Chris: Let's look at an ad for Sport and Shave Ken from 1979. 

Clip from advertisement: 

I've got a shaving gear. Wet the play razor, and you can take off Ken's beard and mustache. Then put it on again with this beard marker. Better fix your hair. OK! Nice beard, Ken. It’s Ken and Beauty Secrets Barbie. Sport and Shave Ken Doll with two play razors and a beard marker. Beauty Secrets Barbie Doll is sold separately. New from Mattel.

Tamkin: OK, so we should note that even in this ad where you're making Ken shave, the ad shows two little girls playing with the Ken.

Klimek: Yeah, but they're accompanied by their fathers, presumably. We see two adult men, kind of, yeah. Is there anything to …

Tamkin: Just looking on approvingly as their daughters shave their Ken doll's faces, and then draw the beard on again …

Klimek: Yeah. Do you think it's the expectation “Well, you know, certainly, these young women are going to have to know how to shave a man's face …”

Tamkin: I don't, I couldn’t. It's also just like, someone at Mattel thinking like, “What do men do? They shave.” Like, what are some activities?

Klimek: Mostly … just that.

Tamkin: Activities that Ken should do? Yeah.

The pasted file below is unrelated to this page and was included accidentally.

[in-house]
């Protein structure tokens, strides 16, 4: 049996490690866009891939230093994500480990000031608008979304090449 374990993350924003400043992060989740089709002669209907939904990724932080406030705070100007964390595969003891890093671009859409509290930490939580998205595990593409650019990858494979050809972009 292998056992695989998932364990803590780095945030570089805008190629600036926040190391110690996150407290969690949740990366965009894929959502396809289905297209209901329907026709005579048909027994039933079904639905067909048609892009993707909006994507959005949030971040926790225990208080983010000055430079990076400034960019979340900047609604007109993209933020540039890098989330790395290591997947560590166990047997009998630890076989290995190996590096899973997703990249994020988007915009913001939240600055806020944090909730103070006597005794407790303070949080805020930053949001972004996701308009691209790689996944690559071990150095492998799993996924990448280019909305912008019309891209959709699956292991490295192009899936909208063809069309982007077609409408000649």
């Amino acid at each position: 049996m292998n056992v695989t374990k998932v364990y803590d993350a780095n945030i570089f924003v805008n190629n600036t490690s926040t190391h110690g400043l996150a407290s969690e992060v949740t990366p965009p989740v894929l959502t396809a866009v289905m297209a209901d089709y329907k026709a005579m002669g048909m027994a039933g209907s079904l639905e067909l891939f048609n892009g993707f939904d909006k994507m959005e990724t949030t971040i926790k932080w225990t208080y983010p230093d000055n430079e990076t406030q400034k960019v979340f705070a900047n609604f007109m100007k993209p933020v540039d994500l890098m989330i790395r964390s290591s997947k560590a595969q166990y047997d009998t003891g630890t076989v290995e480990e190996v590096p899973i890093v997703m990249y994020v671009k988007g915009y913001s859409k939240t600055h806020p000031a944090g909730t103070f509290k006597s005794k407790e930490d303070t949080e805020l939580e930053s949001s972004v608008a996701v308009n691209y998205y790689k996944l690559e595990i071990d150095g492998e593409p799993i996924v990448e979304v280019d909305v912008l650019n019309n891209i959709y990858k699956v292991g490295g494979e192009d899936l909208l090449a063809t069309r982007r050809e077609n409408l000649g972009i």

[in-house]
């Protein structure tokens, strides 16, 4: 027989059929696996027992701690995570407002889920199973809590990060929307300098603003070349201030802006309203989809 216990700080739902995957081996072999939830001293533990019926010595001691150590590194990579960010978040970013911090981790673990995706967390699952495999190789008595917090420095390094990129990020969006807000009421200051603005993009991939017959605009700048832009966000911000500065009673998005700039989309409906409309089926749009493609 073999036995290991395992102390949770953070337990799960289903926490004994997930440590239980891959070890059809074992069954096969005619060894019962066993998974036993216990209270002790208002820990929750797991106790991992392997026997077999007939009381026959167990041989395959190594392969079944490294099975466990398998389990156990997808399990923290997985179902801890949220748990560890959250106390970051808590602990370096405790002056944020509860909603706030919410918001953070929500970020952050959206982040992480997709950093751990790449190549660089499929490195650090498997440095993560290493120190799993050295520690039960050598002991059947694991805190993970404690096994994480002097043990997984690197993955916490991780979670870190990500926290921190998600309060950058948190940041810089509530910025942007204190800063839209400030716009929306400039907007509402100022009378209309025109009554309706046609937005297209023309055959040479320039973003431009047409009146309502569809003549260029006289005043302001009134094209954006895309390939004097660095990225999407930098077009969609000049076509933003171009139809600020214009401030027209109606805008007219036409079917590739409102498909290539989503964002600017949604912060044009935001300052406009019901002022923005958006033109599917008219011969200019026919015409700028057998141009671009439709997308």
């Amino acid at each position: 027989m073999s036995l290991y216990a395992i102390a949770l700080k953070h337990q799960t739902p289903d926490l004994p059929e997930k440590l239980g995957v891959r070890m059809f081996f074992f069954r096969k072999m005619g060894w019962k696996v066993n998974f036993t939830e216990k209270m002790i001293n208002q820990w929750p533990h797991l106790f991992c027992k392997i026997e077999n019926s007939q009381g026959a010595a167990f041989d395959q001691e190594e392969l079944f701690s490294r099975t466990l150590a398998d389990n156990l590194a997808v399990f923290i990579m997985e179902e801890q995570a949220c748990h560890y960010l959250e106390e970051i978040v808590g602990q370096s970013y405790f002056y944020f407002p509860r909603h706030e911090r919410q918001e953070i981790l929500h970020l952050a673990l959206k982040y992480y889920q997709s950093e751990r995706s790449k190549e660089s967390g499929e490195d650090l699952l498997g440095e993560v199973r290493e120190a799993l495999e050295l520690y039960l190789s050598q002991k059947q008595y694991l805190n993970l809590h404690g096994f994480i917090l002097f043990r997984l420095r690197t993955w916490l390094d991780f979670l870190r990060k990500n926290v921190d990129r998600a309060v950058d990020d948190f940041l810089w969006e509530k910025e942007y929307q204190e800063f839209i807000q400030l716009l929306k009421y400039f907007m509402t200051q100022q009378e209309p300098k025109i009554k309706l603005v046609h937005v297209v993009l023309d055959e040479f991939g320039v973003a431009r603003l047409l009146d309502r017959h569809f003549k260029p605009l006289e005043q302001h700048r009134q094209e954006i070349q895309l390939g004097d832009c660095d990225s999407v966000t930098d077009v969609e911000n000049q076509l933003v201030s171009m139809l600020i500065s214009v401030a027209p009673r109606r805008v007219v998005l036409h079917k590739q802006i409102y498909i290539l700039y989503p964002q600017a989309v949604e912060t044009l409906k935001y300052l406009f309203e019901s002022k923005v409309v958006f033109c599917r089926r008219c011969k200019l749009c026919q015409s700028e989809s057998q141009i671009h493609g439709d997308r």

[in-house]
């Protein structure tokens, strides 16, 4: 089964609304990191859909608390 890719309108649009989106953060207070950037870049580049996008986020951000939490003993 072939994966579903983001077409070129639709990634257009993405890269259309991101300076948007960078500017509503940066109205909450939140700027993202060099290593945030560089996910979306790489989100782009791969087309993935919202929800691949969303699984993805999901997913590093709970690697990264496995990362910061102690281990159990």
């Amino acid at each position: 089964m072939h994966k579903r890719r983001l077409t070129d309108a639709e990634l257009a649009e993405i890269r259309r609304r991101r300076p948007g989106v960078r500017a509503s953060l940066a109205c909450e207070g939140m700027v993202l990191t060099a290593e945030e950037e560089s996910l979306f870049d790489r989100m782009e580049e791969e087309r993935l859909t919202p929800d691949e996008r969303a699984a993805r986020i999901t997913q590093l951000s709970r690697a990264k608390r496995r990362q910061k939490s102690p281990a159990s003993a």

Klimek: OK. So then in 1996, we have Cool Shavin’ Kens. Multiple generations of shaveable Kens.

Clip from advertisement: 

One very good day. Your Cool Shavin’ Ken gives Barbie a kiss. His beard tickles her chin. Time to shave, lather up. Shave his beard off. He looks so nice. He smells so good! ‘Cause he wears Old Spice. What a hunk! He feels so good! Barbie kisses him twice. Shave him again and again. Love that Cool Shavin’ Ken. Cool Shavin’ Ken doll’s beard disappears with warm water. 

Tamkin: So I think there we have a much more ethnically ambiguous Ken.

Klimek: I noticed that too. Yeah, olive-skinned. Boy, that poor man is just not going to have any skin left on his face.

So that's 1996, which is a few years after this, the saga of Earring Magic Ken. 

Mattel's official line was that this was an attempt to modernize Ken based on the results of a survey that was conducted among their customers. 

But the Ken that was issued had, most famously, the earring, but, you know, a leather vest, a mesh shirt … dramatic transformation in wardrobe from prior Kens.

What do you think Mattel might have been responding to circa 1993 to give Ken such a dramatically different new look?

Tamkin: I don't know what the survey said, but I think they were trying to acknowledge that the polo-wearing Ken that we saw in 1961 when Barbie first got her boyfriend, that was not how people were dressing anymore. Or just to acknowledge that there's different sorts of ways that people dress.